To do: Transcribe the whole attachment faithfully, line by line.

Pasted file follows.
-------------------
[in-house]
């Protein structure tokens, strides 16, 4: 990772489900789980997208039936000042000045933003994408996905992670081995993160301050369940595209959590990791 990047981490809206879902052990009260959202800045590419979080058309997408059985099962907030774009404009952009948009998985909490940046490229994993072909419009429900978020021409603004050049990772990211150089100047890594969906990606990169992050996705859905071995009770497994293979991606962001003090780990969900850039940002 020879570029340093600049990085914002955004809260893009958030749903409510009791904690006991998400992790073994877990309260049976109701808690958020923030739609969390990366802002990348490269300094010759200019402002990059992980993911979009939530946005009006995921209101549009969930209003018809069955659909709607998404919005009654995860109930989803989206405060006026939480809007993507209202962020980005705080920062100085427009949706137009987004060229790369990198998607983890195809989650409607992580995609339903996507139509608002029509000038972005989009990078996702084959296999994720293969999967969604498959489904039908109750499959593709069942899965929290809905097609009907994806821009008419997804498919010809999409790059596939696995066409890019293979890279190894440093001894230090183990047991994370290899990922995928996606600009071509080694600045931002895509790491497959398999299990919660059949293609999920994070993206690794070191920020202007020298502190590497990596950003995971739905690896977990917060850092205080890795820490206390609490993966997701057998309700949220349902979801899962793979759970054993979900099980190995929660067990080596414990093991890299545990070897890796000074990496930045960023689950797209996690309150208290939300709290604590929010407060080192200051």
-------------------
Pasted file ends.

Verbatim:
[in-house]
């Protein structure tokens, strides 16, 4: 990772489900789980997208039936000042000045933003994408996905992670081995993160301050369940595209959590990791 990047981490809206879902052990009260959202800045590419979080058309997408059985099962907030774009404009952009948009998985909490940046490229994993072909419009429900978020021409603004050049990772990211150089100047890594969906990606990169992050996705859905071995009770497994293979991606962001003090780990969900850039940002 020879570029340093600049990085914002955004809260893009958030749903409510009791904690006991998400992790073994877990309260049976109701808690958020923030739609969390990366802002990348490269300094010759200019402002990059992980993911979009939530946005009006995921209101549009969930209003018809069955659909709607998404919005009654995860109930989803989206405060006026939480809007993507209202962020980005705080920062100085427009949706137009987004060229790369990198998607983890195809989650409607992580995609339903996507139509608002029509000038972005989009990078996702084959296999994720293969999967969604498959489904039908109750499959593709069942899965929290809905097609009907994806821009008419997804498919010809999409790059596939696995066409890019293979890279190894440093001894230090183990047991994370290899990922995928996606600009071509080694600045931002895509790491497959398999299990919660059949293609999920994070993206690794070191920020202007020298502190590497990596950003995971739905690896977990917060850092205080890795820490206390609490993966997701057998309700949220349902979801899962793979759970054993979900099980190995929660067990080596414990093991890299545990070897890796000074990496930045960023689950797209996690309150208290939300709290604590929010407060080192200051």